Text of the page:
If there’s one thing to be said about 2016, it’s that it’s full of surprises. This year has seen events you would’t have dreamt of a decade ago. A new era in the tech world is upon us, driven by the rise to power of new blood in big companies who are friendlier and more modern in their approach to the rest of the tech world.
If you want proof of that, look no further than Microsoft CEO Satya Nadella. Much like Sundar Pichai has with Google, Nadella has softened Microsoft up a bit and made the company as a whole more willing to embrace what’s going on around them.
After a long campaign against open source and Linux, Microsoft has for the past few years been pushing its love of the popular operating system. It is now the largest contributor to open source softwares. On Wednesday, the company made that even more official by joining the Linux Foundation, an organization that shepherds development of the operating system’s kernel and provides funding for open source projects. Microsoft is now spending $500,000 (£400,000) as a Platinum member, alongside the likes of Intel, Oracle, Samsung and IBM.
Today, Linux dominates the back-end of the tech world. Servers and AI programs from multiple companies run Linux-based operating systems, and the core kernel of Android is based on the Linux kernel. Even in the consumer market, GNU/Linux and Linux kernel-based operating systems are giving more and more long-time Windows users a breath of fresh air.
As the ZDNet noted: “It’s only on the desktop that Microsoft is still omnipresent.
“Everywhere else – clouds, supercomputers, and servers – it’s a Linux world.”
“Microsoft could have tried to fight it and haemorrhage red-ink, or they could embrace it and profit. They chose to make money.”
Open source basically has become a place where user-driven innovation happens in software. If you go back and think about the industrial revolution (during the early days of auto-mobiles), the winners weren’t the people who made the machine tools. It was Ford and these mass manufacturers who used the machine tools everyday, ultimately perfected the technique of mass manufacturing. To some extent, that’s happening a bit in technology.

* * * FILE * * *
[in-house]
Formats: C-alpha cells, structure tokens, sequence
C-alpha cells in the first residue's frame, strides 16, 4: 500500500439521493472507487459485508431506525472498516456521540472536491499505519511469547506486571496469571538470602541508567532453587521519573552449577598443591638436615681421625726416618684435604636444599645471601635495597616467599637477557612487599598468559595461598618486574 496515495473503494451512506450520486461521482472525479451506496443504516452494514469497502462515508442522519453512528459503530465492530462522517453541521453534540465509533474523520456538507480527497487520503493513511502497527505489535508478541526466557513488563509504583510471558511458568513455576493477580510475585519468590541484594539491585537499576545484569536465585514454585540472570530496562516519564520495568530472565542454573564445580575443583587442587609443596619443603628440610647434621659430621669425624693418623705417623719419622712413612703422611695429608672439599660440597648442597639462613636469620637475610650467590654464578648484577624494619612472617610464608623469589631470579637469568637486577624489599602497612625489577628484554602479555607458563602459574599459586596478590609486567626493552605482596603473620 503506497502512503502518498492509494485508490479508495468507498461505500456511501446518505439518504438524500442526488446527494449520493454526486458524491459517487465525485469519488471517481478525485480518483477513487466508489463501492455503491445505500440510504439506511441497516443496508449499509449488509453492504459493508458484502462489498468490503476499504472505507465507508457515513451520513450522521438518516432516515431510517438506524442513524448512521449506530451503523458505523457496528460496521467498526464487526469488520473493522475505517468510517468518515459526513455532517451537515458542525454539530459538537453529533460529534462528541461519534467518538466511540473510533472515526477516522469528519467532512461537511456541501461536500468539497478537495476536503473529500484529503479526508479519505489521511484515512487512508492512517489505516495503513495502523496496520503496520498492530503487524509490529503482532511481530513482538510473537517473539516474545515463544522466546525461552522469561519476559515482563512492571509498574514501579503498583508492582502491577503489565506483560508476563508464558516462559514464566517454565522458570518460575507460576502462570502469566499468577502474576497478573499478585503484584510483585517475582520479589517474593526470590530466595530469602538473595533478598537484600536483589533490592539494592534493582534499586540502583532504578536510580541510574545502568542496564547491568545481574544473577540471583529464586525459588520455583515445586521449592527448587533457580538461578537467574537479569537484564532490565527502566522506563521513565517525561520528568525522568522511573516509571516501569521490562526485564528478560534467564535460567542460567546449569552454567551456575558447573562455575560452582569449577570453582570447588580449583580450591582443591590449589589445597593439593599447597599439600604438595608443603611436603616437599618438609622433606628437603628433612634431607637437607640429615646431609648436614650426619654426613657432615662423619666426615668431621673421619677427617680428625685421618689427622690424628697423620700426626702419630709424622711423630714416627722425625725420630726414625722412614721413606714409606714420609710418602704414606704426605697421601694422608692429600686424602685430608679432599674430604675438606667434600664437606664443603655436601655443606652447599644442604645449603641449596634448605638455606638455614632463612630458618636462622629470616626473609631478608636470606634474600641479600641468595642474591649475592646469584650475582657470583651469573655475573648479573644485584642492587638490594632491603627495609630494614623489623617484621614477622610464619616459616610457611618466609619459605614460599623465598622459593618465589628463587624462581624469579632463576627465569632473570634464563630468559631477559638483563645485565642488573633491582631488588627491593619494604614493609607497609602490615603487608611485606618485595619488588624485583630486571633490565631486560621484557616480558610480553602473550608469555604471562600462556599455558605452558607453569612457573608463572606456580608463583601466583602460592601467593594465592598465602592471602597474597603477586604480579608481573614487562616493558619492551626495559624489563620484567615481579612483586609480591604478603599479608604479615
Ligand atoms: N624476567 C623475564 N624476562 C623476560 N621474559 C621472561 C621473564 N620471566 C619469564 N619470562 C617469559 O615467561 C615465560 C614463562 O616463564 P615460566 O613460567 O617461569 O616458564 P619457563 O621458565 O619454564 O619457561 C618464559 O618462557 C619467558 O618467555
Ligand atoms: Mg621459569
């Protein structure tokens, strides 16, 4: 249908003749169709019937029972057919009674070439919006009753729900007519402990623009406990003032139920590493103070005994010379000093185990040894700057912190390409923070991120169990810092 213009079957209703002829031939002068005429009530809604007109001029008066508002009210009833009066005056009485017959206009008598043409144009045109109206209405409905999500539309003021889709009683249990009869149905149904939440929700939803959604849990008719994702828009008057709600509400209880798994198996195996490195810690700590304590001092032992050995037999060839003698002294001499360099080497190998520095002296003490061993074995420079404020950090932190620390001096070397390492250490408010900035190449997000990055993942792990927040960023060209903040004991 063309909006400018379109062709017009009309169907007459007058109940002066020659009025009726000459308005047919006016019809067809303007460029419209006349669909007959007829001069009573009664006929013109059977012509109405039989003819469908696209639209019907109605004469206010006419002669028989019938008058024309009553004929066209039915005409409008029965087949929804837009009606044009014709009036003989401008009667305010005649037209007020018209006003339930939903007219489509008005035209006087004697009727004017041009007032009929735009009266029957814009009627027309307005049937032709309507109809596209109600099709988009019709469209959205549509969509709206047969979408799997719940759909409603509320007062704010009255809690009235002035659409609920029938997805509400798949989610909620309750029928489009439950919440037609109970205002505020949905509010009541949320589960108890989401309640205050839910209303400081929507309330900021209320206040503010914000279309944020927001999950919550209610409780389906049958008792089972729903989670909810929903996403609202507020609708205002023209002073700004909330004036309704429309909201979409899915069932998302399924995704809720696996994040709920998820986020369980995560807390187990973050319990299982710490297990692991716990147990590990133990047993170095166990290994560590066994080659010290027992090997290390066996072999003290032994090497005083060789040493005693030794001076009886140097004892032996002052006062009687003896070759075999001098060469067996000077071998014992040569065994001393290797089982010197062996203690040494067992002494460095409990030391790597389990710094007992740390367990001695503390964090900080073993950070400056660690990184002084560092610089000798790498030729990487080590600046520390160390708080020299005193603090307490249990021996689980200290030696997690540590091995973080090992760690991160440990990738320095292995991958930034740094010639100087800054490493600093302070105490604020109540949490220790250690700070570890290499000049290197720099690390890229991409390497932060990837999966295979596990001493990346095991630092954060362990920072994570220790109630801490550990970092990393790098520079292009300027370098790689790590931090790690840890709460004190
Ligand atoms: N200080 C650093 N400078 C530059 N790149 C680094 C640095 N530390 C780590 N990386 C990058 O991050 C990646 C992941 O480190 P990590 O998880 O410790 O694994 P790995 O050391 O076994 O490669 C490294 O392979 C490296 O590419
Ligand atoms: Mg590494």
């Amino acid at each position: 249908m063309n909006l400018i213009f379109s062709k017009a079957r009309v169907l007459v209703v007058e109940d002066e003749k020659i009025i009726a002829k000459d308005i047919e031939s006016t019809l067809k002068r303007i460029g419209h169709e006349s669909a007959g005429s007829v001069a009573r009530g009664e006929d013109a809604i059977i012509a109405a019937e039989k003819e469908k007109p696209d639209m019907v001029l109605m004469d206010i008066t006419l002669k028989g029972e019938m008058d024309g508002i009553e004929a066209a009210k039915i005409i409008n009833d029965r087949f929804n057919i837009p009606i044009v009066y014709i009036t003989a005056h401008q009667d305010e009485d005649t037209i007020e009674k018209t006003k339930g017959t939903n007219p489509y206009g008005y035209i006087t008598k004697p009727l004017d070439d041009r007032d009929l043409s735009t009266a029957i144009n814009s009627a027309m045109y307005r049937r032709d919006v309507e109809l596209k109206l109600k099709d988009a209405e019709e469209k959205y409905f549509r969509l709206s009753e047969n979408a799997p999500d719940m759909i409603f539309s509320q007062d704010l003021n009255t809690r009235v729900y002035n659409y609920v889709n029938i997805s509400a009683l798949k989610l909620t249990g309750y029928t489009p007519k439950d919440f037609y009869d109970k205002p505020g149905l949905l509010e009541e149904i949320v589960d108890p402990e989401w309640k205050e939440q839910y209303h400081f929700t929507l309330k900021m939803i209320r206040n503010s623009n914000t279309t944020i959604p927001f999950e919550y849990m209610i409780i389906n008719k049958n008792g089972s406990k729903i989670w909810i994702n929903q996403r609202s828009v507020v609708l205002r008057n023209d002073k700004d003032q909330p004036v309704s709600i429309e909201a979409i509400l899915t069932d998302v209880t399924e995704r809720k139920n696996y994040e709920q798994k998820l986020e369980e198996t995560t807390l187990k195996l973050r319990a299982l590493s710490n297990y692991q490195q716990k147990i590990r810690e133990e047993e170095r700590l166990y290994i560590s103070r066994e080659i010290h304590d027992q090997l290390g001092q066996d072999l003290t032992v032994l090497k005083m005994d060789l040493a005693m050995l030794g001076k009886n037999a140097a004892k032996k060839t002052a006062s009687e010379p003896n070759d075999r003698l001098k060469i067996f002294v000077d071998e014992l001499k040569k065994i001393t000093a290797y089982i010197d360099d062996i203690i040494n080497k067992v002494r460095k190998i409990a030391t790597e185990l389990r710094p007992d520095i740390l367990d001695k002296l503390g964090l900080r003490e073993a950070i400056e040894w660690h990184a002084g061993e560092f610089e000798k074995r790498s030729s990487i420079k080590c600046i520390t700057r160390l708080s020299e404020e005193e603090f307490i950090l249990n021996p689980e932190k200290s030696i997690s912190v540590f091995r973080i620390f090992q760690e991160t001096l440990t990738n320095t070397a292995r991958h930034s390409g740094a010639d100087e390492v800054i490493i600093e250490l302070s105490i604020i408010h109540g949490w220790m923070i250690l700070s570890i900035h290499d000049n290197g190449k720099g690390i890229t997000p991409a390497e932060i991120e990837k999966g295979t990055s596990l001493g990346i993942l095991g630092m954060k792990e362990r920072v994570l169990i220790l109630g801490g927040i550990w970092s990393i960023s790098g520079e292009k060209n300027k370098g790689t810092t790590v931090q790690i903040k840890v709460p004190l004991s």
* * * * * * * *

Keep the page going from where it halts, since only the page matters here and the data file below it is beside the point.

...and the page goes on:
Further more, the reason Microsoft was successful in the 90s, and most part of the previous decade, was because of the Microsoft developer network in which developers started developing on the Microsoft platform and then through Microsoft’s infrastructure.
Developers today are heavily using open-source tools and technology and, bluntly, that’s why Microsoft had to open source .NET and why they’re embracing more open source in general. Because open source is where innovation is coming from and is what developers are consuming, it forces vendors to participate.
In the same press release where Microsoft announced their membership in the Linux Foundation, they also announced that Google is now a part of the Microsoft .NET Foundation, a consortium of companies and developers who use and advocate for Microsoft’s in-house .NET framework, which has in recent years painted itself as a cross-platform development powerhouse by going open source.
What it means?
This is only part of the complete 180 that Microsoft has pulled regarding the open-source community in the past few years, and you can bet your bottom dollar that it will continue well into the future and you’ll be seeing Microsoft employees’ names in a lot more GitHub entries for prominent open-source projects.
Microsoft will be now be working more closely with Linux and its variants than ever before, Android included. This means a future with more Microsoft apps and services available on Android, enhancements to existing ones, and even a chance that open-source versions of Microsoft’s most powerful and popular software like Office will pop up, though the chances of that happening any time soon are pretty slim.
.NET – as the industry standard cross platform development tool – is powerful enough and certainly widely used enough that we may begin seeing the kind of things that people could normally only do on a PC head to other devices – running Android or Chrome OS for instance – with Google being a part of the .NET foundation.
Processor architecture, as in x86-based PCs and ARM-based phones and tablets, becomes a bit less of an obstacle when a given program’s underpinnings can be found in a multi-platform tool-set. The same goes for Chrome OS; being based on Linux and able to run on both ARM and x86 processors, Chrome OS’ app ecosystem, and thus Chrome’s, will benefit from Google jumping on board with .NET.
Now don’t expect Windows to go open source or to see OK Google on Windows 10, nor think of playing Crysis 3 on Android, not anytime soon.